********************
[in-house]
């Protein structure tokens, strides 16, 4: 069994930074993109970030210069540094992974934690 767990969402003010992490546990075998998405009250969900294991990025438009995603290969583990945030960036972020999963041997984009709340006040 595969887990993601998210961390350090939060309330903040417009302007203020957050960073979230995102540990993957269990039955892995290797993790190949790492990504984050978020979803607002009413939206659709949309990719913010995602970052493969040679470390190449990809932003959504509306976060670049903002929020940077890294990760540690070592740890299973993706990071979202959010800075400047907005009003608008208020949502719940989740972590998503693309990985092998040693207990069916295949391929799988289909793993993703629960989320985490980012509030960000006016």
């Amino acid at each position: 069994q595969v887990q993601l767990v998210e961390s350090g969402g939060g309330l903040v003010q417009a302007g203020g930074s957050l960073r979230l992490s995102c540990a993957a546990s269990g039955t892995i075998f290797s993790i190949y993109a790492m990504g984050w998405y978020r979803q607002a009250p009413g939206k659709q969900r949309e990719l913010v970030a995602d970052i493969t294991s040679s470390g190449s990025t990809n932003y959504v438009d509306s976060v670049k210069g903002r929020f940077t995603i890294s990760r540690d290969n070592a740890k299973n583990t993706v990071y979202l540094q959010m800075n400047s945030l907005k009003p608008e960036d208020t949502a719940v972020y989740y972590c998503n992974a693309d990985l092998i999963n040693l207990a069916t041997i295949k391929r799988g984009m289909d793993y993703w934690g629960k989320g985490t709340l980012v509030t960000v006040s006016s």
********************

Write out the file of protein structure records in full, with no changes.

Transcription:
[in-house]
């Protein structure tokens, strides 16, 4: 069994930074993109970030210069540094992974934690 767990969402003010992490546990075998998405009250969900294991990025438009995603290969583990945030960036972020999963041997984009709340006040 595969887990993601998210961390350090939060309330903040417009302007203020957050960073979230995102540990993957269990039955892995290797993790190949790492990504984050978020979803607002009413939206659709949309990719913010995602970052493969040679470390190449990809932003959504509306976060670049903002929020940077890294990760540690070592740890299973993706990071979202959010800075400047907005009003608008208020949502719940989740972590998503693309990985092998040693207990069916295949391929799988289909793993993703629960989320985490980012509030960000006016």
């Amino acid at each position: 069994q595969v887990q993601l767990v998210e961390s350090g969402g939060g309330l903040v003010q417009a302007g203020g930074s957050l960073r979230l992490s995102c540990a993957a546990s269990g039955t892995i075998f290797s993790i190949y993109a790492m990504g984050w998405y978020r979803q607002a009250p009413g939206k659709q969900r949309e990719l913010v970030a995602d970052i493969t294991s040679s470390g190449s990025t990809n932003y959504v438009d509306s976060v670049k210069g903002r929020f940077t995603i890294s990760r540690d290969n070592a740890k299973n583990t993706v990071y979202l540094q959010m800075n400047s945030l907005k009003p608008e960036d208020t949502a719940v972020y989740y972590c998503n992974a693309d990985l092998i999963n040693l207990a069916t041997i295949k391929r799988g984009m289909d793993y993703w934690g629960k989320g985490t709340l980012v509030t960000v006040s006016s």